What has happened to the humble bumblebee?
Science has been noting a decline in the honeybee population which is worrisome for the ecosystem but now there’s buzz about the bumblebee. No one knows why its numbers are on the decline but one scientist notes she hasn’t been able to find one in 3 years.
Many of us had unfortunate encounters with these rotund, striped insects when we were children. I vividly recall dashing shoeless across the front lawn of our home on Elizabeth Street in Grimsby on one of those carefree kid summer afternoons, and being halted by the stabbing pain of a bumblebee stinger in the tender underside of my foot. The little bugger had turned himself (herself?) butt up in time to pierce my flesh in its final act of vengeance. Ever since then, I’ve given the little buzzers a wide berth.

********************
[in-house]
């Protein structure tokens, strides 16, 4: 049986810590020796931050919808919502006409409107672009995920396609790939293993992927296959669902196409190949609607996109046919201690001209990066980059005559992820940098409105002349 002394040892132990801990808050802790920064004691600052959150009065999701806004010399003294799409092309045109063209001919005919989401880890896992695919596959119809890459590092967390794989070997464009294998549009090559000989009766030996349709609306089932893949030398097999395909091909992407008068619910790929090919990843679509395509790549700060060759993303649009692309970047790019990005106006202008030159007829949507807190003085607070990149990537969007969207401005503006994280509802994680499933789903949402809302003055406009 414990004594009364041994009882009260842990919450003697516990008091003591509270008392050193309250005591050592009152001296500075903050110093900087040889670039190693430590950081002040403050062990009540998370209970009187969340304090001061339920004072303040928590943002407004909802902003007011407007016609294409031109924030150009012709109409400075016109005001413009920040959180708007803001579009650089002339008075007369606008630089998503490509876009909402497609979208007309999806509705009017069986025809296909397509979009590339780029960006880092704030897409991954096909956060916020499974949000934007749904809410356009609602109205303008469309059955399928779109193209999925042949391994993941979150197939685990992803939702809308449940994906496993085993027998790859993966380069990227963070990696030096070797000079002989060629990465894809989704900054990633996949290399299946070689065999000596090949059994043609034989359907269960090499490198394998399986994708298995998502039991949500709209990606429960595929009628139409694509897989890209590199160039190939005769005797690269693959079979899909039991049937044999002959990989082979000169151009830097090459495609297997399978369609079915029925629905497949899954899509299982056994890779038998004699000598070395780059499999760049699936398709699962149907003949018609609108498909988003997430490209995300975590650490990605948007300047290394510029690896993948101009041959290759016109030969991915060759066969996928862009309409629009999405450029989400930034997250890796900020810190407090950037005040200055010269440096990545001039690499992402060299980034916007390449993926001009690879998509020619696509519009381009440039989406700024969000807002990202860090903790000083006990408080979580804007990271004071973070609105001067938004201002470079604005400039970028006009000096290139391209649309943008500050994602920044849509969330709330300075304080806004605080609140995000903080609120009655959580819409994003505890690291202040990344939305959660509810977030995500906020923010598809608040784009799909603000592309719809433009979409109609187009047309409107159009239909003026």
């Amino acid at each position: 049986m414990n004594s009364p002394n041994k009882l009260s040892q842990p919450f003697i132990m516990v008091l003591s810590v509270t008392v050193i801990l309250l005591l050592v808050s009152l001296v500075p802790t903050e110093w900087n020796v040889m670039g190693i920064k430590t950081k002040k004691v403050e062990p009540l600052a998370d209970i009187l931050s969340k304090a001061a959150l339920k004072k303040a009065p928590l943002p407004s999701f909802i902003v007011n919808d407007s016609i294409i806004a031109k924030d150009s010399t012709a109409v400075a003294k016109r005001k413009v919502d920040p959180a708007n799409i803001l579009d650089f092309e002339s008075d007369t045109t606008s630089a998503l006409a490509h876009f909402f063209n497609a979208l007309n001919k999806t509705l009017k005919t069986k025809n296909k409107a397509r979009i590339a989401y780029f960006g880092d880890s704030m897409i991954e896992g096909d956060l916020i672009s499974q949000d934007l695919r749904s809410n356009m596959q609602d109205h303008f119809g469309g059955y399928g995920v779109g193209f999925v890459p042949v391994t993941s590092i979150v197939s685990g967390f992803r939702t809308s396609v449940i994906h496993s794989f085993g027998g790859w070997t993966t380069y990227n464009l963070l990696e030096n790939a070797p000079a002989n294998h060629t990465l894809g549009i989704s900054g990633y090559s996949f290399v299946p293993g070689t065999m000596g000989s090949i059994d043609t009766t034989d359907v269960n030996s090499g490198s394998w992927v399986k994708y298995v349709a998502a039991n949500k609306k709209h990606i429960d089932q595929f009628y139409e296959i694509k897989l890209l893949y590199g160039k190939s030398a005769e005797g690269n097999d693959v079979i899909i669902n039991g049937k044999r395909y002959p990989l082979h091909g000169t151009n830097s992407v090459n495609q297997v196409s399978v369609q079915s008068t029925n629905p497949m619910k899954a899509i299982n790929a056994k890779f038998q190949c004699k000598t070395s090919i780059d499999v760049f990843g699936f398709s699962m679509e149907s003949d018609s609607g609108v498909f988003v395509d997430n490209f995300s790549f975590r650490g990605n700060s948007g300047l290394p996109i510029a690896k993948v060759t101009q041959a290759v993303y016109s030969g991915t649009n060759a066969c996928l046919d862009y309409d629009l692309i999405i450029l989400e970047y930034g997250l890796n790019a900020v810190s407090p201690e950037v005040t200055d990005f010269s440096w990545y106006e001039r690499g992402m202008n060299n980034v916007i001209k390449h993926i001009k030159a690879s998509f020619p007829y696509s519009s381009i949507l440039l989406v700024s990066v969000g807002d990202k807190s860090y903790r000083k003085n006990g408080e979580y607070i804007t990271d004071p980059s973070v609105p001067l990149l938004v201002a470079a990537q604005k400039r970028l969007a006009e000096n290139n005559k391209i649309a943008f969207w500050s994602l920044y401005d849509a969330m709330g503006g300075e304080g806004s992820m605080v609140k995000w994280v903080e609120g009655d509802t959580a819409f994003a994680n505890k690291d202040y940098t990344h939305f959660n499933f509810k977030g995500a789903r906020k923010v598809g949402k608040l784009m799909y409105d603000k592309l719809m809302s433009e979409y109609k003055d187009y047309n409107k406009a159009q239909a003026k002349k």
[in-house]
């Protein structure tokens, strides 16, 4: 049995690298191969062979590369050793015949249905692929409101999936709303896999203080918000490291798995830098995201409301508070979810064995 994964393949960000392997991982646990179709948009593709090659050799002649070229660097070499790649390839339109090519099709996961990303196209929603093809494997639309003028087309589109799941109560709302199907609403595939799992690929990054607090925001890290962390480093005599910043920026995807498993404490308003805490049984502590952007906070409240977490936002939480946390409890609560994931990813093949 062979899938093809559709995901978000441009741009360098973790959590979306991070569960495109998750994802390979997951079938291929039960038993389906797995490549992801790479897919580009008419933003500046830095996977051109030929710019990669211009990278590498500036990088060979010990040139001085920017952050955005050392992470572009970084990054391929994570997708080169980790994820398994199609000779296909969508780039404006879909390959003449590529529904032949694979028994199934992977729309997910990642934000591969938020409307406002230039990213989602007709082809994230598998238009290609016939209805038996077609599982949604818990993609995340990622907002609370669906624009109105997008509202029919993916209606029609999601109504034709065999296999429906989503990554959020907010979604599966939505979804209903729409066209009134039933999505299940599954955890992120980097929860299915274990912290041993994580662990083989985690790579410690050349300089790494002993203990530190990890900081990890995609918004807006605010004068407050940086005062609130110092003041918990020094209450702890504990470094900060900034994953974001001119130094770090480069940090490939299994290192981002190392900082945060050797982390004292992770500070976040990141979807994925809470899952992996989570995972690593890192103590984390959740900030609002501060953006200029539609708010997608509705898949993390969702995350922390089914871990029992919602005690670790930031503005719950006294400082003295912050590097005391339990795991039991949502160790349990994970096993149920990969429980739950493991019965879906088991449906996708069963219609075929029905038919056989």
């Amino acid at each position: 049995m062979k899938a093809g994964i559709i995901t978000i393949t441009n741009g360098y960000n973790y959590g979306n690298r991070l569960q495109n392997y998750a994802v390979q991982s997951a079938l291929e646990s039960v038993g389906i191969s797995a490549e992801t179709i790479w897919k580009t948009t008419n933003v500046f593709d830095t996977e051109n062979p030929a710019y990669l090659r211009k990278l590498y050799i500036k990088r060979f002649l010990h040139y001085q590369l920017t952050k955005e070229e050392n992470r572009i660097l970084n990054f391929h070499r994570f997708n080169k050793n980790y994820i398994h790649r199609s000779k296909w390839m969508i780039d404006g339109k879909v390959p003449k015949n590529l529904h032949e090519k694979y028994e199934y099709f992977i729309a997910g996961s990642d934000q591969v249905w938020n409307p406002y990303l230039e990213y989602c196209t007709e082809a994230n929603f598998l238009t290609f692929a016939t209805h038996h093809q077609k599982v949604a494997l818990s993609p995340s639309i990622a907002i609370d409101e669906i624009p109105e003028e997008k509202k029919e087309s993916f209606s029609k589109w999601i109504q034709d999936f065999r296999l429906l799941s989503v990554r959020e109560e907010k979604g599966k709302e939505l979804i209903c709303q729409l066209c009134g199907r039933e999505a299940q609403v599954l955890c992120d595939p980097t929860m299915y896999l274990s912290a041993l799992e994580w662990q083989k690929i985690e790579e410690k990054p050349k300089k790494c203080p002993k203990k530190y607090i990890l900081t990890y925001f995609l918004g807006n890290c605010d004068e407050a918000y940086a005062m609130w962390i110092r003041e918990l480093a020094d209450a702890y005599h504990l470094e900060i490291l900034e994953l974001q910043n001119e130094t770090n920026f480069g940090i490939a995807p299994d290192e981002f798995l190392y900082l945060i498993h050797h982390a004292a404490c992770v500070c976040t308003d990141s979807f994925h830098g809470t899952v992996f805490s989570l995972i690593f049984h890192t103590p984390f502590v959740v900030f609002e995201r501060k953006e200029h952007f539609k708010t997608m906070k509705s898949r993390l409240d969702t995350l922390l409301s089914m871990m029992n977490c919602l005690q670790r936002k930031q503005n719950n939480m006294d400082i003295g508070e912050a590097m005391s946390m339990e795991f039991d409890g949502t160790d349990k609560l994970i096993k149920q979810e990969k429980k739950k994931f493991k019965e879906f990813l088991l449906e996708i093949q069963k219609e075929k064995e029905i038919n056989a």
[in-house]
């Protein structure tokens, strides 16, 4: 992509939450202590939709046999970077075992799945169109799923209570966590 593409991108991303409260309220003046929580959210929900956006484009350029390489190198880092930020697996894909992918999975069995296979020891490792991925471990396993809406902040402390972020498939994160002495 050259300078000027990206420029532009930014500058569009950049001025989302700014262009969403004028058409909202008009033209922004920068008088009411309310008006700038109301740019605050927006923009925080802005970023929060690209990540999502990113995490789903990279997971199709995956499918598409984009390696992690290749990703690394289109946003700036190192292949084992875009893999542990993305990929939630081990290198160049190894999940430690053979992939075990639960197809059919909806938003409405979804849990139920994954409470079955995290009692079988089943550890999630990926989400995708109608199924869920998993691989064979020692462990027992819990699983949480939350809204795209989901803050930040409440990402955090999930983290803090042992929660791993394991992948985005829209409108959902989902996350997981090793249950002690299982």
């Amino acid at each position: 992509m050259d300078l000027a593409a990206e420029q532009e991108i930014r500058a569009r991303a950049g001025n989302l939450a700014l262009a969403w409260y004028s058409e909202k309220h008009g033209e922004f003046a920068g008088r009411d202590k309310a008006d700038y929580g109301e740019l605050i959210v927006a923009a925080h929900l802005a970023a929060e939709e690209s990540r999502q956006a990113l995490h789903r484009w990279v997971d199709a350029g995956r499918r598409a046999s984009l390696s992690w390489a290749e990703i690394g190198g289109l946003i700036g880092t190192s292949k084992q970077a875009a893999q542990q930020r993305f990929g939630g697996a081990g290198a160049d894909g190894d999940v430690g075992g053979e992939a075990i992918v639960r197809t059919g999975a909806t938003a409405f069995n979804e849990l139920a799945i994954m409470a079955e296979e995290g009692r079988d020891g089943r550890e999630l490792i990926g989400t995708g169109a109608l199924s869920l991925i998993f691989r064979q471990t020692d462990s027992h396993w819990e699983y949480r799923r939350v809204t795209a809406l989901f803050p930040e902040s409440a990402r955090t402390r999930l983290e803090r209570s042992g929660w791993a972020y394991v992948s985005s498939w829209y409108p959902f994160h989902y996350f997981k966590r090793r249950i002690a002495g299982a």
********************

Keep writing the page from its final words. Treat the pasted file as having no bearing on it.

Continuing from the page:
But now they’re in decline and tomatoes, raspberries and sweet peppers are not getting pollinated. These are plants that honey bees ignore. Some tomato growers are rearing their own bumblebees but there’s a theory that crowding is leading to disease and once they’re freed, instead of boosting the population they’re actually killing it off. Scientists predict a future of sporadic fruit-bearing for tomato plants if we don’t bring back the bees in big numbers.
They advise us to plant purple flowers and mint to attract whatever bees are left and keep them healthy. I’d advise against mint unless you are looking for something to take over your garden, your lawn and the lawns of your neighbours. The stuff spreads like mad and its roots are oblivious to borders and difficult to pull out. I tore out enough mint in my Willowdale gardens to make a thousand mojitos. But I may plant a purple flower or two and try to hold back on the heebie-jeebies if I do encounter a bumblebee or two. And there’ll be no more barefoot running for me!